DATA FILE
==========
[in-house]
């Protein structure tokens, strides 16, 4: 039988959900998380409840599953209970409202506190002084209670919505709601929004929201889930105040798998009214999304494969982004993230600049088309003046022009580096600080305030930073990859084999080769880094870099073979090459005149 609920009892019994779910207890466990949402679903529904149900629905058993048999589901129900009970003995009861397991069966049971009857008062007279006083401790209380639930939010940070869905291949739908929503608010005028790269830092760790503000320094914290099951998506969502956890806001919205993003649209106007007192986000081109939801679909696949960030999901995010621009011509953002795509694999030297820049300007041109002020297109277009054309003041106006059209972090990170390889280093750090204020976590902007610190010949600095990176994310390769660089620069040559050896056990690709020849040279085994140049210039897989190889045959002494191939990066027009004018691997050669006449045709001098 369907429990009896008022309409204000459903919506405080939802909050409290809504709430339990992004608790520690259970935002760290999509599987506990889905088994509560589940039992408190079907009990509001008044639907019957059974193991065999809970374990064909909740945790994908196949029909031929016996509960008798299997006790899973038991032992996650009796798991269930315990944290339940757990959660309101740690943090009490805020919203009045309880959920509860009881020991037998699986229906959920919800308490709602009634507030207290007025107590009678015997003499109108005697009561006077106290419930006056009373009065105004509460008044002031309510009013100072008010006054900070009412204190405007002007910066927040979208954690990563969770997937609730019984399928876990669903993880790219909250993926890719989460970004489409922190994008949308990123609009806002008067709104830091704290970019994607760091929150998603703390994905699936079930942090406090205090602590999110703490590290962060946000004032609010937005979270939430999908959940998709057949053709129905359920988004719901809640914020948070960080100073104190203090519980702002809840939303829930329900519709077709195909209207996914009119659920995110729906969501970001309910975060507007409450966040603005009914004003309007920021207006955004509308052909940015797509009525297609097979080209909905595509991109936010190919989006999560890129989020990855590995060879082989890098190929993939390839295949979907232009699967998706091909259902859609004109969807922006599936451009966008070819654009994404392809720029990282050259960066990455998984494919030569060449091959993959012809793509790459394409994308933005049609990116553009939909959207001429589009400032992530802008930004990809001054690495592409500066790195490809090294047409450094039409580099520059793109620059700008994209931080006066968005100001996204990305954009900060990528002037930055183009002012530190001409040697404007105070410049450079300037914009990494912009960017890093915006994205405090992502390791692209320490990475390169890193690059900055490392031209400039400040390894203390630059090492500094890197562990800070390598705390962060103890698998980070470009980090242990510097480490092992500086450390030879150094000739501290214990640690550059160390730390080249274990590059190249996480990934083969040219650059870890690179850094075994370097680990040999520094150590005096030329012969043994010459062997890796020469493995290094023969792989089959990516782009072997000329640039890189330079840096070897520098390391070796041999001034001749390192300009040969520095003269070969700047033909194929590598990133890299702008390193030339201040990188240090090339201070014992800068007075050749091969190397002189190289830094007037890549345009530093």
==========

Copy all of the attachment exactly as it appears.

[in-house]
């Protein structure tokens, strides 16, 4: 039988959900998380409840599953209970409202506190002084209670919505709601929004929201889930105040798998009214999304494969982004993230600049088309003046022009580096600080305030930073990859084999080769880094870099073979090459005149 609920009892019994779910207890466990949402679903529904149900629905058993048999589901129900009970003995009861397991069966049971009857008062007279006083401790209380639930939010940070869905291949739908929503608010005028790269830092760790503000320094914290099951998506969502956890806001919205993003649209106007007192986000081109939801679909696949960030999901995010621009011509953002795509694999030297820049300007041109002020297109277009054309003041106006059209972090990170390889280093750090204020976590902007610190010949600095990176994310390769660089620069040559050896056990690709020849040279085994140049210039897989190889045959002494191939990066027009004018691997050669006449045709001098 369907429990009896008022309409204000459903919506405080939802909050409290809504709430339990992004608790520690259970935002760290999509599987506990889905088994509560589940039992408190079907009990509001008044639907019957059974193991065999809970374990064909909740945790994908196949029909031929016996509960008798299997006790899973038991032992996650009796798991269930315990944290339940757990959660309101740690943090009490805020919203009045309880959920509860009881020991037998699986229906959920919800308490709602009634507030207290007025107590009678015997003499109108005697009561006077106290419930006056009373009065105004509460008044002031309510009013100072008010006054900070009412204190405007002007910066927040979208954690990563969770997937609730019984399928876990669903993880790219909250993926890719989460970004489409922190994008949308990123609009806002008067709104830091704290970019994607760091929150998603703390994905699936079930942090406090205090602590999110703490590290962060946000004032609010937005979270939430999908959940998709057949053709129905359920988004719901809640914020948070960080100073104190203090519980702002809840939303829930329900519709077709195909209207996914009119659920995110729906969501970001309910975060507007409450966040603005009914004003309007920021207006955004509308052909940015797509009525297609097979080209909905595509991109936010190919989006999560890129989020990855590995060879082989890098190929993939390839295949979907232009699967998706091909259902859609004109969807922006599936451009966008070819654009994404392809720029990282050259960066990455998984494919030569060449091959993959012809793509790459394409994308933005049609990116553009939909959207001429589009400032992530802008930004990809001054690495592409500066790195490809090294047409450094039409580099520059793109620059700008994209931080006066968005100001996204990305954009900060990528002037930055183009002012530190001409040697404007105070410049450079300037914009990494912009960017890093915006994205405090992502390791692209320490990475390169890193690059900055490392031209400039400040390894203390630059090492500094890197562990800070390598705390962060103890698998980070470009980090242990510097480490092992500086450390030879150094000739501290214990640690550059160390730390080249274990590059190249996480990934083969040219650059870890690179850094075994370097680990040999520094150590005096030329012969043994010459062997890796020469493995290094023969792989089959990516782009072997000329640039890189330079840096070897520098390391070796041999001034001749390192300009040969520095003269070969700047033909194929590598990133890299702008390193030339201040990188240090090339201070014992800068007075050749091969190397002189190289830094007037890549345009530093």